On Friday, Donald J. Trump was sworn in as the 45th president of our nation, and the winds of change have begun to blow across the country — we felt them quite literally Sunday.
But perhaps this storm isn’t just for us. In Europe, stirrings of nationalist parties and the far-right have been felt. Leaders of these movements say it is only natural Europe “wakes up” to follow America’s lead. It’s a bit disconcerting to hear legitimate fascist parties saying they want to follow in our lead. Aren’t Nazis our enemies? Have they not been the bad guys in literally every retelling of history, from “Captain America” to “Indiana Jones”? When did a country of freedom slowly turn into an inspiration for xenophobic nationalists?
We don’t know what President Trump will actually carry out now that he is in office. Perhaps all the xenophobic and misogynistic comments were just “locker room” talk. Perhaps he will mend our economy and carry out all the unproblematic parts of his promises. Perhaps he will be the change his supporters have called for, the change our country apparently needs. Perhaps. We don’t know for sure what the next four years hold, and we will make no claims about that right now.
What we do know is that right now, our country has swung to the bad side of history. At this current moment in time, most of the world is baffled by us.
We do have some support: The European far-right who believe we are leading the world into a great new era. Ever since the end of World War II, we’ve held ourselves up as a shining example of democracy — we defeated fascists for crying out loud; that was our rallying cry when we claimed ourselves as a model. And now, groups following the ideals of the very same people we prided ourselves on beating are suddenly using us as their inspiration.
The other part of our international support at the moment is Russia. We’re not going to get into “they-did-we-did” with the whole hacking business or the dossiers or whether President Trump is actually best friends with Putin or whatever the latest media frenzy is about. We will say that for a nation that for decades prided itself on two big things — defeating fascists and not being the USSR — we’ve certainly done a complete 180 in the past few months.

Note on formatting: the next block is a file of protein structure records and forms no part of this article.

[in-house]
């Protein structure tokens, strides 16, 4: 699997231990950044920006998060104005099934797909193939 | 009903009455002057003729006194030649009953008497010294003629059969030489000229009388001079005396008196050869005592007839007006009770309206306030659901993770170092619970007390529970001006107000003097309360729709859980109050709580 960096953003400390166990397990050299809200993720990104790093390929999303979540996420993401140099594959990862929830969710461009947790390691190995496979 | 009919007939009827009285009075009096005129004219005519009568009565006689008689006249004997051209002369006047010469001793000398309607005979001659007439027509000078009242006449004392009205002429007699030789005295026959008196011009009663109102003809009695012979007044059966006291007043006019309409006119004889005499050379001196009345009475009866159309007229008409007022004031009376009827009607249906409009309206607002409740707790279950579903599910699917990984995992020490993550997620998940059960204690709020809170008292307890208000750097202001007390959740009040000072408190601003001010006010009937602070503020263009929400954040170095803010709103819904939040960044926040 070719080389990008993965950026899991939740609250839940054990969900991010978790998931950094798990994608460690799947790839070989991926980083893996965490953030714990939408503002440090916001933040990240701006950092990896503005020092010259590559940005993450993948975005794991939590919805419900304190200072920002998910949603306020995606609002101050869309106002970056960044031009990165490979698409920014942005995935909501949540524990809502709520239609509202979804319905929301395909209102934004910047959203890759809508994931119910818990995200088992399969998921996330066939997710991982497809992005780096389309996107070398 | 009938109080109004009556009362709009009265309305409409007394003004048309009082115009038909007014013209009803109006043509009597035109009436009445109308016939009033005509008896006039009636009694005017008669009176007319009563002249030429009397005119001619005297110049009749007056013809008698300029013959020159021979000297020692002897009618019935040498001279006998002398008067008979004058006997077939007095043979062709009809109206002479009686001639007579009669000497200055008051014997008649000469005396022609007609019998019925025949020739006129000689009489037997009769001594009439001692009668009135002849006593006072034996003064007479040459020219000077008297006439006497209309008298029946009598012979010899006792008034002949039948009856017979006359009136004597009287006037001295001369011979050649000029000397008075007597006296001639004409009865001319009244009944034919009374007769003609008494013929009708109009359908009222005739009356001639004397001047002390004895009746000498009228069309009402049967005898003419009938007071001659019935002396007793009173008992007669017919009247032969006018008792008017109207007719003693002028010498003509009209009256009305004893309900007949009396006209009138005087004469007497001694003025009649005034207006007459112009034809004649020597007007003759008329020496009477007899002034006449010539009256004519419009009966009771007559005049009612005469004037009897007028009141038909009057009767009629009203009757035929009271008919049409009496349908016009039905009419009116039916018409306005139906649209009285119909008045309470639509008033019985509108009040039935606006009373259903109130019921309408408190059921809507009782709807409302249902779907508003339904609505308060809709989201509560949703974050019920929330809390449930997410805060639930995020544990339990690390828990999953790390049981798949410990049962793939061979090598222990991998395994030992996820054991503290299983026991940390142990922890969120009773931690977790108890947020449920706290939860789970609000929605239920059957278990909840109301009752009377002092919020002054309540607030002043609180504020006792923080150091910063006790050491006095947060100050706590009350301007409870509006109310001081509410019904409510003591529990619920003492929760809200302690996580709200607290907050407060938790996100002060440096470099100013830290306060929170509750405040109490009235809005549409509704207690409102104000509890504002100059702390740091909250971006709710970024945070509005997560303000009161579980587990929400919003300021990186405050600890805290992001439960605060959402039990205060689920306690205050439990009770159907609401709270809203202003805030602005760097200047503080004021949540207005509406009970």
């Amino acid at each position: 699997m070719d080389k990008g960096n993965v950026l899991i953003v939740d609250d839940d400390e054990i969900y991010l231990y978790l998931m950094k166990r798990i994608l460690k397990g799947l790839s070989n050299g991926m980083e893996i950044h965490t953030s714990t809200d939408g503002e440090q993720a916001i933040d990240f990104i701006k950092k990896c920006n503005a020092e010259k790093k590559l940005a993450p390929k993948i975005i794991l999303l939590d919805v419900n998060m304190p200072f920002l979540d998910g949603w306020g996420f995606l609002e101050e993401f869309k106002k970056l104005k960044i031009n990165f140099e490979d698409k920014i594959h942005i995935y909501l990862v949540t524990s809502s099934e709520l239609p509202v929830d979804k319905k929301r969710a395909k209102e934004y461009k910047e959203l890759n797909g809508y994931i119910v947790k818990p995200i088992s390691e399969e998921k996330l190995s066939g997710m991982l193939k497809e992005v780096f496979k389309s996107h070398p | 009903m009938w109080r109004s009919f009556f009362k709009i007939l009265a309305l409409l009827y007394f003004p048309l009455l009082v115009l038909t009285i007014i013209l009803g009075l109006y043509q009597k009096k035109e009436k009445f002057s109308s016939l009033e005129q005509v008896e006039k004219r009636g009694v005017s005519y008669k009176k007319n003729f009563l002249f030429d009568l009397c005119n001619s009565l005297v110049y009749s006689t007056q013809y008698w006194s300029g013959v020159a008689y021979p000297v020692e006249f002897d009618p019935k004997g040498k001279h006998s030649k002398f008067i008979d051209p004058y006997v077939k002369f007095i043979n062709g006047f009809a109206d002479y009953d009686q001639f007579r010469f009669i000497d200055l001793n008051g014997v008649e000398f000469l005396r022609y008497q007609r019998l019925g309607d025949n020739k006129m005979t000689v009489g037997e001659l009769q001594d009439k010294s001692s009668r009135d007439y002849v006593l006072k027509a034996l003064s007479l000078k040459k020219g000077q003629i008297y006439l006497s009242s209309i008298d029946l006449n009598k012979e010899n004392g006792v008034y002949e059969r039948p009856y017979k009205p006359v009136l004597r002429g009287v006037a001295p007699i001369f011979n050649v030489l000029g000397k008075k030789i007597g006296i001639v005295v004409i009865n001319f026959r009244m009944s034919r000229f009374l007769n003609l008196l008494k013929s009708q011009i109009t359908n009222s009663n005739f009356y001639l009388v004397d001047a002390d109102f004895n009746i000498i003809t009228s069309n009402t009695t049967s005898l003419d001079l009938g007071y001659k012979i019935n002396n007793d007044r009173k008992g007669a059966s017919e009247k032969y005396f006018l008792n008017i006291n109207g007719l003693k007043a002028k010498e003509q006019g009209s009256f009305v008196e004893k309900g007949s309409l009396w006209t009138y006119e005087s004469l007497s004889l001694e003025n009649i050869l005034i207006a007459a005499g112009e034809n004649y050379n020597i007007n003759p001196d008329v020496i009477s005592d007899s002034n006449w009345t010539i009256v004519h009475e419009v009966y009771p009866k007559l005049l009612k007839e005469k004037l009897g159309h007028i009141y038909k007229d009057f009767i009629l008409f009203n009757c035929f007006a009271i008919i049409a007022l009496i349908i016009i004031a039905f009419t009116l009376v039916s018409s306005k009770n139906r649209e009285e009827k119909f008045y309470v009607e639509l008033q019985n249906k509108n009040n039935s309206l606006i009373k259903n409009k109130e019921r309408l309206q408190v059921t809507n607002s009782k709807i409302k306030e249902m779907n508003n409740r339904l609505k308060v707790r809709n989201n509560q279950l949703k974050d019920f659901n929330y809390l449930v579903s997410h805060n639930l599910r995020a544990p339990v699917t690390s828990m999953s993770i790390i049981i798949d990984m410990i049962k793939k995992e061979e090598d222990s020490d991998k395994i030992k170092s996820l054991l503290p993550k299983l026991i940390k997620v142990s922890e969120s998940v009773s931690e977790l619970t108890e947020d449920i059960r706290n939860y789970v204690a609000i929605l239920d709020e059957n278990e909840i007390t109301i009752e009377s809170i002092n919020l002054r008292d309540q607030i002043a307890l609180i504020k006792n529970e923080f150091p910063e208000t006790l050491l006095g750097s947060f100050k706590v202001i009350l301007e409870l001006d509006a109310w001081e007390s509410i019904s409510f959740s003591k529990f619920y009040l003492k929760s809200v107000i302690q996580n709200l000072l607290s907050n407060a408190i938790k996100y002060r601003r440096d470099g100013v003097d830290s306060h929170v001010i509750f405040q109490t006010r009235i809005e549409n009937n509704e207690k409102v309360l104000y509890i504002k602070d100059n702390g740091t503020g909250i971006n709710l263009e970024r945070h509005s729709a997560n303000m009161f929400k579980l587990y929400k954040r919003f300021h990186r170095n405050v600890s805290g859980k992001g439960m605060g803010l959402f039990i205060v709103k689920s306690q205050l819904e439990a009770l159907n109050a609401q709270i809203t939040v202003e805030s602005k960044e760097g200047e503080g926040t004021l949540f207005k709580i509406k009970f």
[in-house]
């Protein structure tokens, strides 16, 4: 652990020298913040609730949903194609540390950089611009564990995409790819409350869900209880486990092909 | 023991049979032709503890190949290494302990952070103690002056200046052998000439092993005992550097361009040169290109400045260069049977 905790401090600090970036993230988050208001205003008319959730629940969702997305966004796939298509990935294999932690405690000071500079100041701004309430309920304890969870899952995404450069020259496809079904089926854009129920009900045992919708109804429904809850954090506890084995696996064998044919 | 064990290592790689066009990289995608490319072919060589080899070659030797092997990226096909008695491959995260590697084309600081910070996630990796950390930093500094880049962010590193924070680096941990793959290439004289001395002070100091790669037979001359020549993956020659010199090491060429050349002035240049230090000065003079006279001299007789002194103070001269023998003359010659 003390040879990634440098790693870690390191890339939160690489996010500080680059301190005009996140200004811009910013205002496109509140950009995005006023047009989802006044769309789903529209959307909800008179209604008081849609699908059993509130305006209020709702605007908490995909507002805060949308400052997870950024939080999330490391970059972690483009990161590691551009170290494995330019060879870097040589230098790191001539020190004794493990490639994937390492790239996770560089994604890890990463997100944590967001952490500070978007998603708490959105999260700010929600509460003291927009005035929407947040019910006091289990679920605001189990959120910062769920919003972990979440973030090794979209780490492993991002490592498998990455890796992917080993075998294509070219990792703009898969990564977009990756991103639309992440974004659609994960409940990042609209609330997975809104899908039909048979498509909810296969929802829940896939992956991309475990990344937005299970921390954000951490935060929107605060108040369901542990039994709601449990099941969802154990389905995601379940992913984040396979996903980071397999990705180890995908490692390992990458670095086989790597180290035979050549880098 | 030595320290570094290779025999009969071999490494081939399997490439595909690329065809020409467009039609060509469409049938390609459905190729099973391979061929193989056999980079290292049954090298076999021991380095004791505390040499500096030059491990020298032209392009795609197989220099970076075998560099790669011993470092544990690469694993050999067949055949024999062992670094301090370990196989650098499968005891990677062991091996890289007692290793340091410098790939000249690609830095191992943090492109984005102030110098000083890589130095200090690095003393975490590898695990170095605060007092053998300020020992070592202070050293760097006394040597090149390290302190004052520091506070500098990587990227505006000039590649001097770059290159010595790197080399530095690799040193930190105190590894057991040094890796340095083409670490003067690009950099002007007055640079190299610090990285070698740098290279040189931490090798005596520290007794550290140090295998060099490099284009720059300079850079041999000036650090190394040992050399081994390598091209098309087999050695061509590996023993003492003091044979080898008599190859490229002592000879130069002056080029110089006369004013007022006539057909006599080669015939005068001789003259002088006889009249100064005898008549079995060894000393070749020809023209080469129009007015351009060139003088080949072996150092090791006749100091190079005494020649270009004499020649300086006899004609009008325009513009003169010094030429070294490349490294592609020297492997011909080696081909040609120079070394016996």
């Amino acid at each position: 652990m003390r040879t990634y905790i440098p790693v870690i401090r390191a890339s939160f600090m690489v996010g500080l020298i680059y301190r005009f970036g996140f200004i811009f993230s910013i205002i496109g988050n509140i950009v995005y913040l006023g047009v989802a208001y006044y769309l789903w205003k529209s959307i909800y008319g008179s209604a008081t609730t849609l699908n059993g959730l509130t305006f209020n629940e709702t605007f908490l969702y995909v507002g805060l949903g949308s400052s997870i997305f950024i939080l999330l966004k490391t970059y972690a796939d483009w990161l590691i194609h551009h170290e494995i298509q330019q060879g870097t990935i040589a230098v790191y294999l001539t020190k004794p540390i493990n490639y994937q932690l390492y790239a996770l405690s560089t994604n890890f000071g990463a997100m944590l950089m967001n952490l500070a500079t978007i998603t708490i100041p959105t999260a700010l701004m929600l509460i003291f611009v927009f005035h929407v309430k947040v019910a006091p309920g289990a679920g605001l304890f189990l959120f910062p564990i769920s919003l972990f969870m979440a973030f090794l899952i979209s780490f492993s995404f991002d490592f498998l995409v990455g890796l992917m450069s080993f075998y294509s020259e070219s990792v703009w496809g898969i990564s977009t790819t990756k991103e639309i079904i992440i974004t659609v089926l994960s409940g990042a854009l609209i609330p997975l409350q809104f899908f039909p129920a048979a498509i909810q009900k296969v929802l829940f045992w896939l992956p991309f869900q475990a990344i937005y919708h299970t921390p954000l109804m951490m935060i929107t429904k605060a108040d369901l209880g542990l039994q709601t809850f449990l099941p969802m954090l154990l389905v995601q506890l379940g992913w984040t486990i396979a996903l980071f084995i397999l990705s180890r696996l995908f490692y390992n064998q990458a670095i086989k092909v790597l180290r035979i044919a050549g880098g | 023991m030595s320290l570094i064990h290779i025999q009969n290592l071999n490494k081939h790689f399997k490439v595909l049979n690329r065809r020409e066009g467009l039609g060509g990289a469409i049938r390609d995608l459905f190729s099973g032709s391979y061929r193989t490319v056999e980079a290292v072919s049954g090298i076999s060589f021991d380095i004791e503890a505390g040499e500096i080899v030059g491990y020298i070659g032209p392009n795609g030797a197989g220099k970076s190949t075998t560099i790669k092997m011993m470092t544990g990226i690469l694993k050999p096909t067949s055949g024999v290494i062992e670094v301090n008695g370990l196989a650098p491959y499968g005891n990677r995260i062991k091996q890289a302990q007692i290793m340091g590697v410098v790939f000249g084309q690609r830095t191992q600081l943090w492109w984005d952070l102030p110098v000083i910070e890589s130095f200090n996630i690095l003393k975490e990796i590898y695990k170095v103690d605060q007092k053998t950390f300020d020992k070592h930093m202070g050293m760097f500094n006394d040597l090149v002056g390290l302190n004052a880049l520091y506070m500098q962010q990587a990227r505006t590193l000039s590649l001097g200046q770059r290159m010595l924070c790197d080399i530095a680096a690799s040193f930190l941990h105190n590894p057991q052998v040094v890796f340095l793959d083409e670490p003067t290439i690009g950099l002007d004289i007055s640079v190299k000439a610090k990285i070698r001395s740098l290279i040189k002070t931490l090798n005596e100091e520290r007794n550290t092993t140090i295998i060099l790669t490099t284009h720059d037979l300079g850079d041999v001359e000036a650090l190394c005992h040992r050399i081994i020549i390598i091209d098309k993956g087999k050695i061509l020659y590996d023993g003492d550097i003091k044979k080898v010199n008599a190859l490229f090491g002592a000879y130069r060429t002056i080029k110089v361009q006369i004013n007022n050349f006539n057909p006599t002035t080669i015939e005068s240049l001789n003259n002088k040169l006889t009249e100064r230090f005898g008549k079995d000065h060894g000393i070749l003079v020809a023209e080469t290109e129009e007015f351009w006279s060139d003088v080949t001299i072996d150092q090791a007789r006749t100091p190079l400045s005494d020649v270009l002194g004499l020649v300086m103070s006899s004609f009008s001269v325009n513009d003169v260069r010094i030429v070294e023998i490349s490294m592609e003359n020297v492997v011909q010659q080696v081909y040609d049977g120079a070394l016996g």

Is this really our fate, though? Are we doomed to be the bad guys as fascists and communists alike take inspiration from us?
On Saturday, more than one million people marched in women’s marches, protesting this new administration and its implications. These marches happened not only all over our country — the main one in Washington, D.C., of course, with other large cities hosting them, as well as protests in our very own Gainesville and just around the corner in Tallahassee — but also around the world, on all seven continents. Yes, that includes Antarctica.
Maybe the winds are changing, but that doesn’t mean we have to change course. We adjust the sails, we prepare for the storm. We don’t let the winds veer us away from the direction we’re set on.
We do the fundamental American thing and protest — just as our Founding Fathers did, just as our nation has done since its inception. We will rally together, regardless of gender, race, sexual orientation, cultural background or political affiliation, keeping in mind what we stand for and doing our best to make sure we don’t become the bad guys in the history books, and that the inalienable rights of life, liberty and the pursuit of happiness still hold for all of us.